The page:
quote:
Well, that being the case, there's no such thing as a security fence either

But enough about East Berlin, circa 1961.


From: Calgary, unfortunately | Registered: Jul 2002  |  IP: Logged
research
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posted 01 August 2003 12:10 PM      Profile for research     Send New Private Message      Edit/Delete Post
quote:
Originally posted by cynic:

But enough about East Berlin, circa 1961.


True-- but East Berlin, circa 1961 was about keeping people IN-- not out.


From: Raleigh, NC | Registered: Jul 2003  |  IP: Logged
lagatta
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posted 01 August 2003 12:15 PM      Profile for lagatta     Send New Private Message      Edit/Delete Post
I'm glad the article (source?) also mentioned the similar high-security fence along the US-Mexican border.
From: Se non ora, quando? | Registered: Apr 2002  |  IP: Logged
worker_drone
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posted 01 August 2003 12:23 PM      Profile for worker_drone        Edit/Delete Post
quote:
The Palestinians have showered the security barrier with invective — "apartheid fence," "Berlin Wall" (particularly inapt since the Iron Curtain kept people in, not out)

To be fair, at the same time this wall is keeping Palestinians out of Israel, it's keeping them in their territory.

I'm not necessarily against the fence, but I read a very telling comment on another thread, in a linked article, that had a Palestinian commenting something to the effect of"why couldn't they have built the fence on their side of the line"? I think that's a valid complaint. If the wall has to go up, why can't it go up fully on the Israeli side?


From: Canada | Registered: Jun 2003  |  IP: Logged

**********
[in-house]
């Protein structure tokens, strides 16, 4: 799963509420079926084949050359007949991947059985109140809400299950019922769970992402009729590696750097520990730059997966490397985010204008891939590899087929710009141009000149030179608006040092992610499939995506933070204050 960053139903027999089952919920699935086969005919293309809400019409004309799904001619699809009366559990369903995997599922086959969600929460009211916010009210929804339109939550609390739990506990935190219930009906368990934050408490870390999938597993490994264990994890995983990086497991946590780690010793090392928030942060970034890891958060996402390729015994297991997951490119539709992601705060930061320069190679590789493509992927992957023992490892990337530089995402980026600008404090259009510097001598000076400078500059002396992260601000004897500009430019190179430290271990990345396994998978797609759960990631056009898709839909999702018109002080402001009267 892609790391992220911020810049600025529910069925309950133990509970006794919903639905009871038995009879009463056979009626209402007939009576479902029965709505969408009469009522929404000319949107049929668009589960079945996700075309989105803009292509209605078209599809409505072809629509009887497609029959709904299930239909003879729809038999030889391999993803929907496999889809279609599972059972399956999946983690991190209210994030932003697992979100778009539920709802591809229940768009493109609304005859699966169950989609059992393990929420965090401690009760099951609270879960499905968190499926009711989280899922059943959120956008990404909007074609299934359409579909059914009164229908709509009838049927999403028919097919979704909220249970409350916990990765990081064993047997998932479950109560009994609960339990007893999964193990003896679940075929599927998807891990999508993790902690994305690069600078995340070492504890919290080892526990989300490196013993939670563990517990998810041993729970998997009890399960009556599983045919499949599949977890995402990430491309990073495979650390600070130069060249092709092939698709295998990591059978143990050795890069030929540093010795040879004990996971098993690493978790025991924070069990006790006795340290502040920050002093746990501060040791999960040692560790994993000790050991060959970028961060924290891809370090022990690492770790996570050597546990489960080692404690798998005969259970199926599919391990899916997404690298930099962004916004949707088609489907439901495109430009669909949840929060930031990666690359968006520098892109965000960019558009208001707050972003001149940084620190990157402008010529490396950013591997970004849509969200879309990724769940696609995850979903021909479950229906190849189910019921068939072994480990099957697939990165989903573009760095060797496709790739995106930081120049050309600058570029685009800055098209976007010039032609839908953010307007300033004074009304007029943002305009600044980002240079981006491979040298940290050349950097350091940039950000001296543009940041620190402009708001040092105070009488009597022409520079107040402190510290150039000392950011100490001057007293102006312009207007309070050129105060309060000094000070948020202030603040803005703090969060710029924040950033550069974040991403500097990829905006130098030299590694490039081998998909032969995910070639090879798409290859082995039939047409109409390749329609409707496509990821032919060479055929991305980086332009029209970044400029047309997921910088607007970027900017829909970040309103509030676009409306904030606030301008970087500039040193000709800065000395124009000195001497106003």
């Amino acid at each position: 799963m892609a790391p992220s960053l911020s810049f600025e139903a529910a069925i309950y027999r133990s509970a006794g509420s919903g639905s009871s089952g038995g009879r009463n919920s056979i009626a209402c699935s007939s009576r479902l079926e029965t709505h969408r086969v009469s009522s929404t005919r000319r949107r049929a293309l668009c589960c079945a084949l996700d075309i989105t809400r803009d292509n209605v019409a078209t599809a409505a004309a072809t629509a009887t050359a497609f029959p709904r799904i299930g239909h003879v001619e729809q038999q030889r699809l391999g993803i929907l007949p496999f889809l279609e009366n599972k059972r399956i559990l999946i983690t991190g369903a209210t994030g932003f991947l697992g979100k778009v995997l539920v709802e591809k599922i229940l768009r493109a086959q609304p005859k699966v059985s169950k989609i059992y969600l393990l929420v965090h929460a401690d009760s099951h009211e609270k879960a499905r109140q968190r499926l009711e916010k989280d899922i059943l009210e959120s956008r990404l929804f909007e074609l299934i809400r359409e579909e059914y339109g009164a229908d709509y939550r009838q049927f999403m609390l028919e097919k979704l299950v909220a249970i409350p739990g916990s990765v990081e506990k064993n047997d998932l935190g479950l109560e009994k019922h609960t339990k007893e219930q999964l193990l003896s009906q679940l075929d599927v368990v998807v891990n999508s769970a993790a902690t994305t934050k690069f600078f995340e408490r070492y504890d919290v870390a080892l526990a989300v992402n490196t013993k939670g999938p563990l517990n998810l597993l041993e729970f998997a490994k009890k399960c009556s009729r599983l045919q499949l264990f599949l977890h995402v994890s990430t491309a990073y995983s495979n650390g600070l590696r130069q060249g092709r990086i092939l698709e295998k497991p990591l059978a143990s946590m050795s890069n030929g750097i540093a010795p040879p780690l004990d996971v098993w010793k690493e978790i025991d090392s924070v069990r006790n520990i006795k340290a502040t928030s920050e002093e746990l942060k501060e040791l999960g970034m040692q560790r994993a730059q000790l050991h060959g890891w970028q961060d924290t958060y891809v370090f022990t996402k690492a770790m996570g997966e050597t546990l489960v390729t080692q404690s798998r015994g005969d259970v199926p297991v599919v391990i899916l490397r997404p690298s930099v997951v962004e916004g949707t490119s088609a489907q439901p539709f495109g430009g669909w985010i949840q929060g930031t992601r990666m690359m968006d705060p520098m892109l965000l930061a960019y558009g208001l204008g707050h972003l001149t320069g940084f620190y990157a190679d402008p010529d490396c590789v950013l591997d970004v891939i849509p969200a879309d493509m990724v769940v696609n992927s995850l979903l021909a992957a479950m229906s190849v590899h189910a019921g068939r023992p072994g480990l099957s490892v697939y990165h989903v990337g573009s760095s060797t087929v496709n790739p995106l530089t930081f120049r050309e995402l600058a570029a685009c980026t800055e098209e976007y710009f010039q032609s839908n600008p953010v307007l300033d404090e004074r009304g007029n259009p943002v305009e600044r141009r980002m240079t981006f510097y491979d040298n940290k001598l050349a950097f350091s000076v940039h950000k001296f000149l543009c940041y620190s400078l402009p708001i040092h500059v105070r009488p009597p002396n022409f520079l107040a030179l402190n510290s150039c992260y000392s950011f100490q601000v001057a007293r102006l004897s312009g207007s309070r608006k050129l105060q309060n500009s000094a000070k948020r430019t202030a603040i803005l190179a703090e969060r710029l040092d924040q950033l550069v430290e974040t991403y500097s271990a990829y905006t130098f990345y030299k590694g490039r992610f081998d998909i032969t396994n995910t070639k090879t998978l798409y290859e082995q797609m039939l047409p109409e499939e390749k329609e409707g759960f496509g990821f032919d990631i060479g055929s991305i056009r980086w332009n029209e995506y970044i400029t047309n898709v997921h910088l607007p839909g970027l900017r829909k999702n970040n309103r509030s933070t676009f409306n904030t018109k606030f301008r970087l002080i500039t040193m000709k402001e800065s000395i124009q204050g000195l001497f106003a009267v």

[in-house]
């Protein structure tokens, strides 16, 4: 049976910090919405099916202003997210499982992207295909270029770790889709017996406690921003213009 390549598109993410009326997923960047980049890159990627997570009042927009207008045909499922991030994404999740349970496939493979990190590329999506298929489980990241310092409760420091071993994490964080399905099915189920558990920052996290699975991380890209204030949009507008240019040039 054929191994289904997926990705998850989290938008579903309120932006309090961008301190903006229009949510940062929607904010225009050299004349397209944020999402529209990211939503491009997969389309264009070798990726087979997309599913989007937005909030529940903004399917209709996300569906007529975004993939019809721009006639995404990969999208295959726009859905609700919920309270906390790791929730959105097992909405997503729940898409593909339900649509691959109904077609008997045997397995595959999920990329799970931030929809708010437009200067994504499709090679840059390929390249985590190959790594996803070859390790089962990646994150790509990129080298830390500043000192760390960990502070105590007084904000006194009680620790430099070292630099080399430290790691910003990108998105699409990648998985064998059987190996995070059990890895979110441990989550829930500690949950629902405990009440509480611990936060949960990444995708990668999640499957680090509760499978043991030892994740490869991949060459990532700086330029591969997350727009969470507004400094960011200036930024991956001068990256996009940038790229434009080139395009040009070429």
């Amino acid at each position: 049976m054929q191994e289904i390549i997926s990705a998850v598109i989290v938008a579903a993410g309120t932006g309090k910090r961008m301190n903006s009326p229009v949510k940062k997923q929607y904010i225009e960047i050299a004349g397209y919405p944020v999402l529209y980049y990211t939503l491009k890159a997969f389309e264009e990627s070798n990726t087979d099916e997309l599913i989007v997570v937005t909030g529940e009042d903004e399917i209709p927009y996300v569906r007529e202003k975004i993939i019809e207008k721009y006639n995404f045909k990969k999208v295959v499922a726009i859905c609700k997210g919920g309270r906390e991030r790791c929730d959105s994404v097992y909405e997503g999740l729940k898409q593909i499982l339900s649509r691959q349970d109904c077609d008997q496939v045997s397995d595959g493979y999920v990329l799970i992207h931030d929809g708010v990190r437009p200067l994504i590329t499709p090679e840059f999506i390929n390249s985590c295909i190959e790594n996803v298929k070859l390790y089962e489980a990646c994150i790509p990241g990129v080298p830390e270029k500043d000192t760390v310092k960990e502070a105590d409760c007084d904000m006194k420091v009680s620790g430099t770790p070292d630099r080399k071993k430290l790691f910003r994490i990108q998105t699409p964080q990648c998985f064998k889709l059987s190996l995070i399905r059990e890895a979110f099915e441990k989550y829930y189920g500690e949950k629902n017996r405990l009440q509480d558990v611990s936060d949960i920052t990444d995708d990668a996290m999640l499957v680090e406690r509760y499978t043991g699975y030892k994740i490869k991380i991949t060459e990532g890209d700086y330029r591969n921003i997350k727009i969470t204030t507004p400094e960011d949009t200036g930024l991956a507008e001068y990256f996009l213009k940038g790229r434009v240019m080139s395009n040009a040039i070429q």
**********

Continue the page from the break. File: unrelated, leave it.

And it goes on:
research
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posted 01 August 2003 12:31 PM      Profile for research     Send New Private Message      Edit/Delete Post
quote:
Originally posted by leftylicious:

To be fair, at the same time this wall is keeping Palestinians out of Israel, it's keeping them in their territory.

I'm not necessarily against the fence, but I read a very telling comment on another thread, in a linked article, that had a Palestinian commenting something to the effect of"why couldn't they have built the fence on their side of the line"? I think that's a valid complaint. If the wall has to go up, why can't it go up fully on the Israeli side?


That's a really good point-- and I argue that the fence should NOT be used to 'define borders'.

I think pressure has to be kept up on Israel to keep that on the front burner.

The argument about 'what side' the fence should be built really doesn't go anywhere in another sense, in that building it anywhere should not define borders.

It's a security matter, period-- and should stay that way, until defined and agreed borders are achieved.